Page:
Vella tells him that her husband's ship has fuel, and Apollo is able to cannibalise enough to get him back into the air, where he runs into Starbuck and Boomer, who've come looking for him. He leaves Vella and Puppis behind.

Frankly, this one's as cheesy as Gorgonzola, but Apollo looks bloody good in homespun and the Stetson-like hat. Bloody good.

 

 

The Long Patrol

Sometimes you get the impression that the writers tossed a coin to decide which of our two heroes would go missing that particular week.

Starbuck's turn. He's assigned to test a new class of Viper, one that's fitted with a talking computer CORA (who has the most irritating coy and flirtatious manner, most inappropriate for a mechanical device!!). Because it's experimental, it's unarmed. No, didn't make any sense to me, either.

During the test he runs into a guy called Robber, who lives up to his name and steals the Viper. Starbuck is then arrested by Enforcers, who are based on some sort of prison planet, called Proteus. It's implied that this was a Colonial prison colony, long forgotten.

In an interesting judicial twist about visiting upon sons the sins of their fathers, all the current prisoners are the descendants of the original prisoners and have names that relate to their ancestors crimes: Robber 1, Hooker 23 kind of thing. The prisoners use their jail-time to make ambrosa – BSG's equivalent to wine or hard liquor (it's a little difficult to be precise because the writers weren't). Starbuck, of course, sees the opportunity for profit if he can only get out of jail.

Apollo and Boomer, looking for Starbuck, come across Robber and his family. Starbuck escapes, is rescued by Apollo and Boomer who arrive just in time to fight off attacking Cylon fighters, and Robber and his family make a new (and presumably profitable) home with the Fleet.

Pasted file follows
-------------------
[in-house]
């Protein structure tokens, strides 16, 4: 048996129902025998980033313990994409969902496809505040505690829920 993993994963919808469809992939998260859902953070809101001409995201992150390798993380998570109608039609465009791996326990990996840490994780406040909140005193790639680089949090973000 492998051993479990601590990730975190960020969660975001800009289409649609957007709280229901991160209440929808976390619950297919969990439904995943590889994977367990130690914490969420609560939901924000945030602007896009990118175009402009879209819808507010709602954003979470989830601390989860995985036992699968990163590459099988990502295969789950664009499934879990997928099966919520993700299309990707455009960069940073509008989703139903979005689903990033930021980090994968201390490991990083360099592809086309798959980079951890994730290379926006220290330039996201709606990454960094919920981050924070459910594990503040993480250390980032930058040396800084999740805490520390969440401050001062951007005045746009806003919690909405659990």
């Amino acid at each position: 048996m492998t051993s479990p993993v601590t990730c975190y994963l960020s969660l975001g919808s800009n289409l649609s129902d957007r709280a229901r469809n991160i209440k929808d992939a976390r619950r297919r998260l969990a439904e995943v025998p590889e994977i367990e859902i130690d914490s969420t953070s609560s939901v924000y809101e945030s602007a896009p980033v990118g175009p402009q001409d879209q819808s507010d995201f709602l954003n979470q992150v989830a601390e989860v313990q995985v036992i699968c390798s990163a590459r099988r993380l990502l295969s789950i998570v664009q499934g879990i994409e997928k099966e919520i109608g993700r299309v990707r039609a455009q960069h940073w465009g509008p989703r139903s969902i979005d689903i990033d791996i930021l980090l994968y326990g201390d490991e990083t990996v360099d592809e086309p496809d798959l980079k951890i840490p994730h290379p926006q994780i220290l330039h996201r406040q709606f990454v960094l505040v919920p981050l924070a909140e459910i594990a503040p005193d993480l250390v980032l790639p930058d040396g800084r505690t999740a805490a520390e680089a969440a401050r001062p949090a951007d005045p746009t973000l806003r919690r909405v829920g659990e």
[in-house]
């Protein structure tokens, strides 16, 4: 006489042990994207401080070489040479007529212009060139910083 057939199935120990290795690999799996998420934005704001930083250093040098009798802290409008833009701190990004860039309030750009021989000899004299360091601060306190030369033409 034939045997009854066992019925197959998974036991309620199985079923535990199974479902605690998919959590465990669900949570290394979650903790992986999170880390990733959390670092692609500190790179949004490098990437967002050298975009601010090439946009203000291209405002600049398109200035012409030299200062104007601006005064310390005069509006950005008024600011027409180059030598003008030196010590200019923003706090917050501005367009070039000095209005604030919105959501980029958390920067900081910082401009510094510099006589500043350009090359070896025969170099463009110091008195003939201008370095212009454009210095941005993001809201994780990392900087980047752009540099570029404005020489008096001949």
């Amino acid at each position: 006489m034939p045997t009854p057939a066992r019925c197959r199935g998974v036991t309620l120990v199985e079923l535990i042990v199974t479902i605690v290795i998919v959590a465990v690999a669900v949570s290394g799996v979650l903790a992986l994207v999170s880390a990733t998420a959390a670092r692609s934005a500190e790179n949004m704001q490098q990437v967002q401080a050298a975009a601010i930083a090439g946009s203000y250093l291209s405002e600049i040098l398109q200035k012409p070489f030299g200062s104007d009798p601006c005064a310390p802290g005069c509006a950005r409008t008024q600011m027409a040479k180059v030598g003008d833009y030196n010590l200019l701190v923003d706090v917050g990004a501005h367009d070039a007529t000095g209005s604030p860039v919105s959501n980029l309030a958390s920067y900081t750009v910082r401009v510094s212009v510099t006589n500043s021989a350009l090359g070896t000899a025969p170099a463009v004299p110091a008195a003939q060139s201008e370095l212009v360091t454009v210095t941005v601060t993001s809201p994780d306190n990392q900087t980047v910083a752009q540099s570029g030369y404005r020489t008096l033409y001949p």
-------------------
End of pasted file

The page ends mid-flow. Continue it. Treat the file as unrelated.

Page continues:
This tosses up an interesting point. The fleet is evidently moving through the star systems well beyond the original Colonies, and keeps coming across these small, frontier worlds – the planet where Apollo was marooned and this one are but two. Apart from Robber's assimilation into the refugee fleet, there's no other obvious attempt to alert these smaller colonies to the Cylon danger and take their populations along with the Galactica. I always thought that was a little, well, negligent. After all, the Cylons are committed to the extermination of humanity. As soon as the Cylons too reach these smaller colonies, they'll wipe them out.

 

 

Gun on Ice Planet Zero

Guests: Roy Thinnes (Croft)
Britt Ekland (Tenna)
and a mention here of Alex Hyde-White (Cadet Bow) because he's Wilfred's son and this was a family show…

Another two parter. In this one, there's an attempt to lure the Galactica into the range of a gigantic pulsar cannon on an ice-bound planet. Adama, being the canny, prescient being he is, suspects the trap and comes up with a plan to deal with it.

For the first time, we find out that one of the surviving ships is the Prison Barge, and on the Barge is a group of convicts, the Ice Gang (convenient, given the planetary conditions!) who are offered the chance at this suicide mission. The Ice Gang is led by ex-Commander Croft (a sort of noble, honourable criminal) and amongst the usual collection of psychos and murderers is Croft's very estranged wife, Leda. Apollo is in command of the landing party and Starbuck displays this sudden technological acumen that allows him to hack into the Galactica's computers and alter his service records, so it looks like he has experience and qualifications that ensure he's chosen to go along. He's angsting over some captured cadets and wants to be in on their rescue.

A bit unnecessary, really. Boxey didn't have the required technological acumen, so he and his bloody droid daggit, Muffit, just stow away. Starbuck could have saved himself the trouble of hacking into the computer.

They crash on arrival, and only escape capture by the Cylons because they're helped by a race of clones, created by the same man, Ravishol, who has designed and built the giant pulsar gun. This is the point where you have to steel yourself for the prospect of multiple Brit Eklands.